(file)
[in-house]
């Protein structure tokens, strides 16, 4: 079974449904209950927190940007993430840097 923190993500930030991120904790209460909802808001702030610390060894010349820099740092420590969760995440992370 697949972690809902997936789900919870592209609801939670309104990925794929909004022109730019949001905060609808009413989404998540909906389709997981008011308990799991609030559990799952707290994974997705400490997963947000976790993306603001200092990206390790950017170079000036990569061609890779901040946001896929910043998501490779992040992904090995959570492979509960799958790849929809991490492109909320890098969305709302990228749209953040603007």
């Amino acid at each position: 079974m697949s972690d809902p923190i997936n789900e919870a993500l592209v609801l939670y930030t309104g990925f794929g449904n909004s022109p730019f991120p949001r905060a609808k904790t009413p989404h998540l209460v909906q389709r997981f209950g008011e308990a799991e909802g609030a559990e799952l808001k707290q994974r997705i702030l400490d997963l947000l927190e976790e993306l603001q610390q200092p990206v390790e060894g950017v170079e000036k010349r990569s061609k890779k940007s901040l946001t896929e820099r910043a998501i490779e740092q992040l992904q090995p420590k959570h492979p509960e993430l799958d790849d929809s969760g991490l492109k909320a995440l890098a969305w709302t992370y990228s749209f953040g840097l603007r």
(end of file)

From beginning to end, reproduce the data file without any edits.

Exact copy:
[in-house]
């Protein structure tokens, strides 16, 4: 079974449904209950927190940007993430840097 923190993500930030991120904790209460909802808001702030610390060894010349820099740092420590969760995440992370 697949972690809902997936789900919870592209609801939670309104990925794929909004022109730019949001905060609808009413989404998540909906389709997981008011308990799991609030559990799952707290994974997705400490997963947000976790993306603001200092990206390790950017170079000036990569061609890779901040946001896929910043998501490779992040992904090995959570492979509960799958790849929809991490492109909320890098969305709302990228749209953040603007």
């Amino acid at each position: 079974m697949s972690d809902p923190i997936n789900e919870a993500l592209v609801l939670y930030t309104g990925f794929g449904n909004s022109p730019f991120p949001r905060a609808k904790t009413p989404h998540l209460v909906q389709r997981f209950g008011e308990a799991e909802g609030a559990e799952l808001k707290q994974r997705i702030l400490d997963l947000l927190e976790e993306l603001q610390q200092p990206v390790e060894g950017v170079e000036k010349r990569s061609k890779k940007s901040l946001t896929e820099r910043a998501i490779e740092q992040l992904q090995p420590k959570h492979p509960e993430l799958d790849d929809s969760g991490l492109k909320a995440l890098a969305w709302t992370y990228s749209f953040g840097l603007r």